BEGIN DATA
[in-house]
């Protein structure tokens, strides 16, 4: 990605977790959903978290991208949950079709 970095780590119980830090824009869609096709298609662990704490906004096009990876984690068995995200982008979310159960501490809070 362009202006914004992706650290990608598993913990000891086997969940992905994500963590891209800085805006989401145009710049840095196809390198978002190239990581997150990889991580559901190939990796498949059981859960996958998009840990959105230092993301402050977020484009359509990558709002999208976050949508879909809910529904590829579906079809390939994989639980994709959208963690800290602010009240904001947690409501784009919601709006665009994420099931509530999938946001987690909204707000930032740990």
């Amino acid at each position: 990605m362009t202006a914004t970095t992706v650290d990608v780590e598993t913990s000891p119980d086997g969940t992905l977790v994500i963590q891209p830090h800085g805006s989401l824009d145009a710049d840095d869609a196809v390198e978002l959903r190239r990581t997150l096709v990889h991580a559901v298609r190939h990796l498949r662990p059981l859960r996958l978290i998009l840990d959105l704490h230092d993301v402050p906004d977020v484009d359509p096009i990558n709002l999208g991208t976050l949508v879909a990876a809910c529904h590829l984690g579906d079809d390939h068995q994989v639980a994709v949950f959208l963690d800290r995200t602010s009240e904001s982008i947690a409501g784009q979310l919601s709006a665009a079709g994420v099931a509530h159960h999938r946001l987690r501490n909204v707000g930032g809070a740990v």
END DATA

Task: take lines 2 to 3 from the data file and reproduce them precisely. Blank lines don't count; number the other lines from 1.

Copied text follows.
């Protein structure tokens, strides 16, 4: 990605977790959903978290991208949950079709 970095780590119980830090824009869609096709298609662990704490906004096009990876984690068995995200982008979310159960501490809070 362009202006914004992706650290990608598993913990000891086997969940992905994500963590891209800085805006989401145009710049840095196809390198978002190239990581997150990889991580559901190939990796498949059981859960996958998009840990959105230092993301402050977020484009359509990558709002999208976050949508879909809910529904590829579906079809390939994989639980994709959208963690800290602010009240904001947690409501784009919601709006665009994420099931509530999938946001987690909204707000930032740990």
């Amino acid at each position: 990605m362009t202006a914004t970095t992706v650290d990608v780590e598993t913990s000891p119980d086997g969940t992905l977790v994500i963590q891209p830090h800085g805006s989401l824009d145009a710049d840095d869609a196809v390198e978002l959903r190239r990581t997150l096709v990889h991580a559901v298609r190939h990796l498949r662990p059981l859960r996958l978290i998009l840990d959105l704490h230092d993301v402050p906004d977020v484009d359509p096009i990558n709002l999208g991208t976050l949508v879909a990876a809910c529904h590829l984690g579906d079809d390939h068995q994989v639980a994709v949950f959208l963690d800290r995200t602010s009240e904001s982008i947690a409501g784009q979310l919601s709006a665009a079709g994420v099931a509530h159960h999938r946001l987690r501490n909204v707000g930032g809070a740990v």